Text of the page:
When do we Eat?

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Dear Rabbi Simon,
If Plag haMincha is the earliest we can light candles, daven Maariv and bring in Shabbat, which is about 7.30pm currently, may those of us with young children start Shabbat dinner before then and light candles/daven during a break in the meal?
Many thanks,

Hi Shabbetai
This is a perennial challenge. Some families have dinner for younger children first, and older children/adults later (ie, after returning from shul, eg ca. 8:30pm). Your suggestion is an option, but it is not ideal for adults, as one’s appetite for Shabbat dinner is diminished if you have already eaten part/most of the meal by that point. This detracts from the honour of Shabbat. Unless, of course, you do not actually eat, but just keep the children company.
In any case, strictly speaking you may [daven Mincha in advance and then] light candles, daven Maariv, recite kiddush and have lechem mishneh after 7:20pm (on Friday 27 July; it now gets earlier week by week) and then continue your meal. Depending on the age of the children, as an educational exercise you/they may want to recite kiddush and have lechem mishneh earlier, ie 6:00pm, if waiting for the real thing at 8:00pm or later (ie once you finish lighting and davening) is too late for them.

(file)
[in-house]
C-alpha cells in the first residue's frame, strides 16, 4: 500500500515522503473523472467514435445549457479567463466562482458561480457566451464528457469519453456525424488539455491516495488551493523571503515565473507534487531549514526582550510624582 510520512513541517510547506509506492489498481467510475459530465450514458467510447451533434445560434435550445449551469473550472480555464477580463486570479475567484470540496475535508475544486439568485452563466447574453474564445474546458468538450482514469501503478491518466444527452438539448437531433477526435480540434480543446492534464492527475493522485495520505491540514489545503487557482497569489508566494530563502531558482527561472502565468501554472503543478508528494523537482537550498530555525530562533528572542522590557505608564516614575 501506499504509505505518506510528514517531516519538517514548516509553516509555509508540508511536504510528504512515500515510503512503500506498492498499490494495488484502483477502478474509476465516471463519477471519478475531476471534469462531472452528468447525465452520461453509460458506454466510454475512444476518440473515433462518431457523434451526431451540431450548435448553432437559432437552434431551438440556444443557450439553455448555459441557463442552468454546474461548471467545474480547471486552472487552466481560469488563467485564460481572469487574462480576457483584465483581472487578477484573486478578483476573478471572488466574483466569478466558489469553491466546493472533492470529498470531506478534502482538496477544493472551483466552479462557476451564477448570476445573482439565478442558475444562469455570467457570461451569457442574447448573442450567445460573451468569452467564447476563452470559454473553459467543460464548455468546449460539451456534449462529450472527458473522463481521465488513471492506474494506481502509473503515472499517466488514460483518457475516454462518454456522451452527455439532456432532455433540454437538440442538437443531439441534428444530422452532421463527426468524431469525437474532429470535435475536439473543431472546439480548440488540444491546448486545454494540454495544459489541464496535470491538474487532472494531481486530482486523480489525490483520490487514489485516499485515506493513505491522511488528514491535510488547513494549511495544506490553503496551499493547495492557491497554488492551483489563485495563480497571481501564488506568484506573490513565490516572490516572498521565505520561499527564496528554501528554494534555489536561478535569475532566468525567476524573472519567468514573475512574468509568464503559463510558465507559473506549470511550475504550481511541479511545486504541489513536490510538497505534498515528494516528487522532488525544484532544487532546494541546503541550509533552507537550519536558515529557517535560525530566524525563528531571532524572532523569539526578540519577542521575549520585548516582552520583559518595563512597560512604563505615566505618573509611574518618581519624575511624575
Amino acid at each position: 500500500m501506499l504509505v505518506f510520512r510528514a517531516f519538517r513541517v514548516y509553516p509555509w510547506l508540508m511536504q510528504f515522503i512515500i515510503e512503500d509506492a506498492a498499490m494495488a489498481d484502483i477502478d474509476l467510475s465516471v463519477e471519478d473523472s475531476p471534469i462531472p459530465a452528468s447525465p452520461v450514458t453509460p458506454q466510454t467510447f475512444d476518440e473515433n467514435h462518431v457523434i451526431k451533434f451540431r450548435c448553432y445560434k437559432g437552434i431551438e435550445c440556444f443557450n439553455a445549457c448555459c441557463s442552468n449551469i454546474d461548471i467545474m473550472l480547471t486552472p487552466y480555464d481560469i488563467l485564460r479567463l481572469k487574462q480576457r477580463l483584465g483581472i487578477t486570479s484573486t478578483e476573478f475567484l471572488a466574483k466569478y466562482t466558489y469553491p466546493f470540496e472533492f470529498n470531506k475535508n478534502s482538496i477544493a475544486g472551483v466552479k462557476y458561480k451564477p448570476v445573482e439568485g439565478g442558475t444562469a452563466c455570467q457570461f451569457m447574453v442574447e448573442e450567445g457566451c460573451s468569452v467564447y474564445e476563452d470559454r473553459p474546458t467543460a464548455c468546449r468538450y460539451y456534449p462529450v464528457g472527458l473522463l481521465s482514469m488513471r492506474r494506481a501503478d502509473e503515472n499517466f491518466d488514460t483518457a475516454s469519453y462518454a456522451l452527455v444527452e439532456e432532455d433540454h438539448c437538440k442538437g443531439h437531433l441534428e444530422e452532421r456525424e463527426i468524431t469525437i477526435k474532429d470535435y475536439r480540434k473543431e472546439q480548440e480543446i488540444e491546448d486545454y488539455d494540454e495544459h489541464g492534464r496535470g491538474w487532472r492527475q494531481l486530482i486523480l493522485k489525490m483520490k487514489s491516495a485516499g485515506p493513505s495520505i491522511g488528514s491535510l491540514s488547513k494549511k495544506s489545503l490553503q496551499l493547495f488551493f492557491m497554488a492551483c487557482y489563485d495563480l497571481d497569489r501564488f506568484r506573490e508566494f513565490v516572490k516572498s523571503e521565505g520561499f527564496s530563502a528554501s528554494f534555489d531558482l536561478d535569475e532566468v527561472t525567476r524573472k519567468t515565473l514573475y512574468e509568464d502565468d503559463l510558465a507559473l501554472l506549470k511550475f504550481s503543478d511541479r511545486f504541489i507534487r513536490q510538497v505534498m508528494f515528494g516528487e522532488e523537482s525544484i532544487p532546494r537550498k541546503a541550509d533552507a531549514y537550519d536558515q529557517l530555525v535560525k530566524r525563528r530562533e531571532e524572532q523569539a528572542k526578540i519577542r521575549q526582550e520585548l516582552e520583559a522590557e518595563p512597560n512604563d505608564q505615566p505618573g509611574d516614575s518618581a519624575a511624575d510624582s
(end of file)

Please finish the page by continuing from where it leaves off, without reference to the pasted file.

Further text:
Of course this option is less than ideal, as one should preferably daven Mincha, Kabbalat  Shabbat and Maariv in shul rather than as a stay-at-home experience. But this is a personal judgment to be made based on the particular circumstances of each family.
Best Wishes
Rabbi Rashi Simon

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Ask the Rabbi: Quinoa on Pesach
Dear Rabbi Simon,
Where do you stand on quinoa (and the kitniyot ban) for Pesach?
Many thanks,
Dear Tzippy,
In line with other American authorities, I am in favour of quinoa. Although I reject completely the voices (mostly from Israel) seeking to abolish the ban on kitniyot entirely, IMO we do not need to include in the prohibition pseudo-grains that were unknown in the Old World until modern times. Best to buy with a Pesach hechsher though, to be free of any possible wheat contamination.
Rabbi Rashi Simon
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